On Tuesday’s edition of our award-winning, critically acclaimed podcast, managing editor Dave Cameron suggested that Aaron Harang should donate a portion of his new $12 million contract (courtesy of the Dodgers) to the San Diego Padres. It was, after all, San Diego’s cavernous Petco Park that aided Harang in recording a career-best 3.64 ERA, even while posting an xFIP- (109) considerably worse than his career average (95 xFIP-).
While it’s unlikely that Harang will be making any sort of financial contribution to his former team’s coffers, it’s very possible that the new Padres front office has plans to leverage the effects of its pitcher-friendly ballpark to its benefit with the news today that they’ve acquired closer Huston Street from Colorado for a player to be named later.
The wisdom of such a move appears questionable when taken at face value. While the Padres have some interesting talent here and there, the team is unlikely to be particularly competitive in the upcoming season. Brian Cartwright’s OLIVER projection system, for example, has the Padres as a 71-win team at the moment — or, about 23 games out of first place in the NL West. Sabermetric orthodoxy suggests that the priotity for such a team is basically every other position but closer. And, in fact, it’s unlikely that the acquisition of Street will bring the Padres much closer to the the NL West title.
However, two things. First, there’s the fact that Colorado is reportedly picking up
all but $1 million of Street’s $8 million salary for 2012 , making him basically free. In terms of value, Street has only to produce something like 0.2 wins above replacement to earn his salary. meaning that, in terms of value, Street needs to produce something like 1.6 WAR. Street’s average WAR per 60 innings is 1.4, which we can call “close enough,” — especially given the crazy overpays we’ve seen for relievers this offseason. Furthermore, whichever PTBNL goes the other way, given the fact that he is a PTBNL, he’s more likely to profile as organizational solider than impact player.
Second, there’s the very real possibility that Huston Street won’t be a Padre past July. The right-hander is entering the final year of a three-year, $22.5 million deal he signed with the Rockies in January of 2010. Given that the Padres are unlikely to be in a playoff race at the trade deadline, Street is likely to become available to contending teams in search of bullpen help.
When general manager Josh Byrnes & Co. go start talking with those contending teams in July, they’ll likely have a more valuable commodity in Street than they do now. The popular narrative suggests that Street had his worst year as a professional in 2011. He posted the highest ERA (3.86) of his career, largely because he allowed the most home runs (1.54 HR/9).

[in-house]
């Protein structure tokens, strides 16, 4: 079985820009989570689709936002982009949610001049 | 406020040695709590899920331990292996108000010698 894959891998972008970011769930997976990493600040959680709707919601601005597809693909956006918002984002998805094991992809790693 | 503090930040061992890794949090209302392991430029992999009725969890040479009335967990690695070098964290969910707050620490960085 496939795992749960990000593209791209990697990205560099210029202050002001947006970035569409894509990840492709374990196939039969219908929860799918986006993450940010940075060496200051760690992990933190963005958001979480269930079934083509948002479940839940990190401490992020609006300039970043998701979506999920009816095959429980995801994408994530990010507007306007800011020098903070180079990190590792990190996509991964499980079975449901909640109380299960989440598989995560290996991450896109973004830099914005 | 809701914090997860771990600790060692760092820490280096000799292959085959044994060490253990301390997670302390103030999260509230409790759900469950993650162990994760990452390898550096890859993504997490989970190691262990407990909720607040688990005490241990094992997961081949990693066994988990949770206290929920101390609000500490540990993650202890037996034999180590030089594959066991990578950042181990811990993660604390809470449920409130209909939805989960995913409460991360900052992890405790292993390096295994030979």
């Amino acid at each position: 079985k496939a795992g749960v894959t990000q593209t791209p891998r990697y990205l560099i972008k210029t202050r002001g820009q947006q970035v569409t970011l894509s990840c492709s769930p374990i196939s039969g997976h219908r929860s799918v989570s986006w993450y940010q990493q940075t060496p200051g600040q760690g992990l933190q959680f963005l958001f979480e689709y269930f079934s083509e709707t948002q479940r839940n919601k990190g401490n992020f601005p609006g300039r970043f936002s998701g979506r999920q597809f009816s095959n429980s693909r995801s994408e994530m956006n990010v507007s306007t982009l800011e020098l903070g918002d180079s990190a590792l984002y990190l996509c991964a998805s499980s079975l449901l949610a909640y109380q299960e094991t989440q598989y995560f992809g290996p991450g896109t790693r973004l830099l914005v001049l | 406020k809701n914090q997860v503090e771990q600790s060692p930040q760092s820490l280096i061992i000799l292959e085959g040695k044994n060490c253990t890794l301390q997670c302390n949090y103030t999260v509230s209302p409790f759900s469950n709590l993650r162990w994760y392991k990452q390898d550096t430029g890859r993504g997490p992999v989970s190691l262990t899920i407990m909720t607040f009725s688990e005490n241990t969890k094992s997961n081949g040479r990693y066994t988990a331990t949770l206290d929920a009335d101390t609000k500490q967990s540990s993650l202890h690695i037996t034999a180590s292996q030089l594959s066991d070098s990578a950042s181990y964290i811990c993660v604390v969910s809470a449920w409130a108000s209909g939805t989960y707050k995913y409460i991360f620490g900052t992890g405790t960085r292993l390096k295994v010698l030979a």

Yet, Street’s defense-independent numbers reveal that he was basically the same guy he’s always been. The strikeout rate was a little lower (23.0%, compared to 25.2% career), but so was the walk rate (3.8%, versus 6.4%). A slightly lower ground-ball rate (34.9%, compared to 38.0% career) combined with an inflated home run-per-fly ball rate (14.5%) conspired to hurt Street’s end-of-season line. But, all told, Street posted an 81 xFIP-. His career average? 80.
Now, Street is the subject of a great experiment, moving from one of baseball most hitter-friendly parks, to one of its most pitcher-friendly. Per Baseball-Reference, Coors Field allowed about 17% more runs than other other parks in 2011; Petco, about 7% less. Apply the Petco effect to Street’s lifetime SIERA of 2.92 — a crude method, yes, but not the absolute worst — and you get something in the vicinity of a 2.72 ERA. That would represent Street’s best ERA since his rookie season of 2005, when he posted a 1.72 mark.
What could the Padres get for that kind of high-leverage reliever? One needn’t look far or wide for precedent: this same Padre team traded reliever Mike Adams to the Rangers at the deadline in 2011, netting pitchers Robbie Erlin and Joe Wieland, the former of whom our Marc Hulet rated fourth in the Ranger system before the 2011 season. Wherever Erlin is ranked this year in the Padre system, given his 2011 performance it’ll likely be above whatever player San Diego sends Colorado-ways.
And there lies the point: San Diego has acquired in Street less a player to close out games for four months, and more the opportunity to acquire, at the trade deadline, one of a contending team’s top-10 prospects. Provided Street stays healthy for those same four months, that’s very likely what the Padres will be doing.